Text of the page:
If other parishes pride themselves on pristine beaches, shopping malls, and sugarcane plantations, St. Thomas boasts of its natural wonders and its community's simple way of life.
A landlocked parish in the centre of Barbados, St. Thomas has steep hills and winding roads bordered by caves, gullies, and woods.
Most of the country's Bajan population live in St. Thomas. Instead of shopping and partying, locals and tourists here are more interested in pottery. In the parish's Earthworks Pottery guests can watch native potters create the most exceptional pots that they can take home as souvenirs. There is also a batik studio here.
Harrison's Cave, a limestone cavern, has some spectacular stalactites and stalagmites, and a breathtaking 12-metre underground waterfall with a river that flows from one chamber to another, towards a lake in the last cavern.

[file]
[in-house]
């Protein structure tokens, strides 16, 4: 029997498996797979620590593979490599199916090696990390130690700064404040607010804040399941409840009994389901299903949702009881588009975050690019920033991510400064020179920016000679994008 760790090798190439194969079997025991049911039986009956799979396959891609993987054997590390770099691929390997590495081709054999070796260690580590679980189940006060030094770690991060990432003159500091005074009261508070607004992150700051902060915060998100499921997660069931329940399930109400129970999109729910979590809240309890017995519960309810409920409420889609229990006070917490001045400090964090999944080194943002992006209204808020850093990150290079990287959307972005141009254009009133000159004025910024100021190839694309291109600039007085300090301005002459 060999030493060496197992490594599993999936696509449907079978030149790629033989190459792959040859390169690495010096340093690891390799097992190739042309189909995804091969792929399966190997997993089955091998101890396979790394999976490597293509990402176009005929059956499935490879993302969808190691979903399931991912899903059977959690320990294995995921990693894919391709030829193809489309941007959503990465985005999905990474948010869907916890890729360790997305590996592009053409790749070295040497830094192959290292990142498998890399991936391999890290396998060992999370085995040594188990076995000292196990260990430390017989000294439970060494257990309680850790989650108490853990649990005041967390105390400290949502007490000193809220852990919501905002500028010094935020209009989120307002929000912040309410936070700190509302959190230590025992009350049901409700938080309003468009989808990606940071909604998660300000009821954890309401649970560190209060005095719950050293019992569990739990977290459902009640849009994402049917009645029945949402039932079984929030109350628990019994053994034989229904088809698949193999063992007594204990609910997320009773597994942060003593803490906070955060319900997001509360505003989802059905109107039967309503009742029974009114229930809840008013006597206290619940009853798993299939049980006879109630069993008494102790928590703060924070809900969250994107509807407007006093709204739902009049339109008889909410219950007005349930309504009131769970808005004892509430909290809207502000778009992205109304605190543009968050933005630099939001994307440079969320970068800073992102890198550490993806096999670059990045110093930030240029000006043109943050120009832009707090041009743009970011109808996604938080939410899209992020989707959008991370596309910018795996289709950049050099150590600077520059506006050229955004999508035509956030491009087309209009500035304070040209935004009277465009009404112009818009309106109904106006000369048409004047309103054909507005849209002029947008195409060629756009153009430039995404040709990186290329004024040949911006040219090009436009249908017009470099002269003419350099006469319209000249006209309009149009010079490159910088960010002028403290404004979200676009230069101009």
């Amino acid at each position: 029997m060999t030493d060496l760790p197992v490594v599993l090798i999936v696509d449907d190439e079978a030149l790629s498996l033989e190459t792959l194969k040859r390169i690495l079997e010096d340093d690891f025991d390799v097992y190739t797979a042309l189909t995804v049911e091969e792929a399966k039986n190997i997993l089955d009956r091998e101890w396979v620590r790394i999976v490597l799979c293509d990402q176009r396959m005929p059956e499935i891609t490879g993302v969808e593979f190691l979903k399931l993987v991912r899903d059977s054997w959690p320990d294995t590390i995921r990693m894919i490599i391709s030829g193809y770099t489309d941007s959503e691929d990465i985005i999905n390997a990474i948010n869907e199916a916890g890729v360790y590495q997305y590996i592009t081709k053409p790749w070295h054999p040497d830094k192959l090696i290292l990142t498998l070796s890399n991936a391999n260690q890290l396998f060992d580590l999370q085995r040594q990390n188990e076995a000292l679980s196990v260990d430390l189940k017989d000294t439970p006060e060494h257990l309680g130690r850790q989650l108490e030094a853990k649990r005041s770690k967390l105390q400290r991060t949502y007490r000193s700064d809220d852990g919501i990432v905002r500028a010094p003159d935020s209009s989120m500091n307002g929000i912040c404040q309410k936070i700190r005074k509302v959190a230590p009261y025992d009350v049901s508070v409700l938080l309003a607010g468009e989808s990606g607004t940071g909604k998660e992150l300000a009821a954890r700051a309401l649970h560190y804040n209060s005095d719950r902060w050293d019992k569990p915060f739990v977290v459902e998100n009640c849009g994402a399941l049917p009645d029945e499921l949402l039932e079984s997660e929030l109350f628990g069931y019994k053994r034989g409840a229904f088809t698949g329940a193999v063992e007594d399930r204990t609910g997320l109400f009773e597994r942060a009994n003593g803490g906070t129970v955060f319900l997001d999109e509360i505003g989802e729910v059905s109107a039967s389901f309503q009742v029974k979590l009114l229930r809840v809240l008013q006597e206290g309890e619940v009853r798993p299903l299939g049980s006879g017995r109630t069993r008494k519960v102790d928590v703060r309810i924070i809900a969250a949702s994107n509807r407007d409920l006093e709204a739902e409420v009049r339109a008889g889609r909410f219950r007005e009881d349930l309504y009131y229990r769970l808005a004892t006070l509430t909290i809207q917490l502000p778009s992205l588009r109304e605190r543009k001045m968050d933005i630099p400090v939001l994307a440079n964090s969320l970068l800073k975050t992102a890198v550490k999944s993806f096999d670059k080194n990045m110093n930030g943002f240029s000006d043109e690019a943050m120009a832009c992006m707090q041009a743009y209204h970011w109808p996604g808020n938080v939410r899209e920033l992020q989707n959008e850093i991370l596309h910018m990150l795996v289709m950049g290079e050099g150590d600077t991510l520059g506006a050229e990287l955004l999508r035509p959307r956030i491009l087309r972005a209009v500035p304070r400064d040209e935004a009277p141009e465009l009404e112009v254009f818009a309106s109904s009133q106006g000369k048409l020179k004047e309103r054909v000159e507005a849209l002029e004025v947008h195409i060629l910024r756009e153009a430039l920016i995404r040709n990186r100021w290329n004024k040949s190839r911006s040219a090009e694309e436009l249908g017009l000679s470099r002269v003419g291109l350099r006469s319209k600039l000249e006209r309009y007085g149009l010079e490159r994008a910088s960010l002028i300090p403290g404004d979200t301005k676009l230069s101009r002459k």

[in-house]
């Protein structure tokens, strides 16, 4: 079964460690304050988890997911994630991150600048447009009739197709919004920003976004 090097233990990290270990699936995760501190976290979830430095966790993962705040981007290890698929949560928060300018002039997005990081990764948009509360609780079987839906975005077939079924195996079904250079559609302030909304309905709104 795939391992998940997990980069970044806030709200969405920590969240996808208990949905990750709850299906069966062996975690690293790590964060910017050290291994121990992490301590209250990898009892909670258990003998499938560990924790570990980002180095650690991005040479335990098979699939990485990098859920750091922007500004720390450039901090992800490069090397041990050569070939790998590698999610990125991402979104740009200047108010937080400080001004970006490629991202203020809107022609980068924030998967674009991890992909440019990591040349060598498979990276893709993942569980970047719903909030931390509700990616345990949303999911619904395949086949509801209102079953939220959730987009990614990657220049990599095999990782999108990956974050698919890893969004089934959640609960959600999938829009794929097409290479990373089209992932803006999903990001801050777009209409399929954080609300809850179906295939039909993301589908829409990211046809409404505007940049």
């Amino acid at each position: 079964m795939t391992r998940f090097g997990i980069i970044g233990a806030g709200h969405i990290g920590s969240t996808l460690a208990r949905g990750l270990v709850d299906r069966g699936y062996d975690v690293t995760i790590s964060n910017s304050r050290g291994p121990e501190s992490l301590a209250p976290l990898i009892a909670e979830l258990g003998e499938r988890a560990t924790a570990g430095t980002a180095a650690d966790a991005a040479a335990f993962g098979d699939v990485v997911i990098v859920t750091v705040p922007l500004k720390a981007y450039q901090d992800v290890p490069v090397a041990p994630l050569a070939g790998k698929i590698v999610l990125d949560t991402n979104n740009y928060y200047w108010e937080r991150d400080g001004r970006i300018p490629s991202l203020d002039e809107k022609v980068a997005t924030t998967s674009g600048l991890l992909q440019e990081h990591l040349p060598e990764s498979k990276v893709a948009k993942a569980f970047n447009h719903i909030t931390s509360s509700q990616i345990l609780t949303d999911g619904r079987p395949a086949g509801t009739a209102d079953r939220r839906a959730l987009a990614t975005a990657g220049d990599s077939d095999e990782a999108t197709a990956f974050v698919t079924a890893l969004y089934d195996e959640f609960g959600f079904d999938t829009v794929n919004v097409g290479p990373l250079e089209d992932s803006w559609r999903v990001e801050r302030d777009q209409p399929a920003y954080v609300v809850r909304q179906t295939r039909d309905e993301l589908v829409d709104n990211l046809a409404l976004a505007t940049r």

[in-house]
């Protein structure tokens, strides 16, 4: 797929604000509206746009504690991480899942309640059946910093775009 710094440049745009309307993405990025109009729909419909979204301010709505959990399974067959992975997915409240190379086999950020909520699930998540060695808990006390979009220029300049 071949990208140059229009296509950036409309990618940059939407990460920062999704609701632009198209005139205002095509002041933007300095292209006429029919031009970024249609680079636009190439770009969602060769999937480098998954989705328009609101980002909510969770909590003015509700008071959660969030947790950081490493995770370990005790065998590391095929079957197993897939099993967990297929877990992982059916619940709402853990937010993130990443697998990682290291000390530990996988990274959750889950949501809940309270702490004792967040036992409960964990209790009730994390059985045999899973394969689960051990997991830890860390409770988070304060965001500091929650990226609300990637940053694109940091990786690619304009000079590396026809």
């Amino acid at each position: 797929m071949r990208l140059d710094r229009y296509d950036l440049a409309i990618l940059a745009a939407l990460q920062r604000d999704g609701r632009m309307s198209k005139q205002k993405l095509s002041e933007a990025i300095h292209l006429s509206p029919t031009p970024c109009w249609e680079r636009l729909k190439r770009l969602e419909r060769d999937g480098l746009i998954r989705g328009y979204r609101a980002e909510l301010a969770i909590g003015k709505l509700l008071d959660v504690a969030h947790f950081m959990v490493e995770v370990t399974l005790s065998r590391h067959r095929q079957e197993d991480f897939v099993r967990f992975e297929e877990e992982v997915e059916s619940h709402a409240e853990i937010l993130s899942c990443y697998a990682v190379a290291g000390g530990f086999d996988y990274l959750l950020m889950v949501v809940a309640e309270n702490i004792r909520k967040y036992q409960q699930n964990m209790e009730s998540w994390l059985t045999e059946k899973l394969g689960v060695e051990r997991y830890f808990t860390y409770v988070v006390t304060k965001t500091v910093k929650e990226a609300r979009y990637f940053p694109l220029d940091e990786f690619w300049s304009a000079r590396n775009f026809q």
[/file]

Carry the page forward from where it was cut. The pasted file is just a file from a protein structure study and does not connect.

Another natural wonder is the Welchman Hall Gully, a mile-long channel formed out of collapsed caverns, and a tropical landscape surrounded by cloves, bamboos, and palm trees.
The Highland Adventure Centre provides a tour through the parish's terrains and hills on either a horse or a mountain bike, depending on the guest's choice.
The most notable churches are St. Thomas Parish Church and the Sharon Moravian Church. The Moravians, a movement which originated with Jan Hus, were the first Protestants missionary movement, and the first Protestant denomination to minister to slaves.
For those who are looking for a perfect place to wine and dine, the Bagatelle Great House and Fisherpond Great House offer traditional Bajan delights.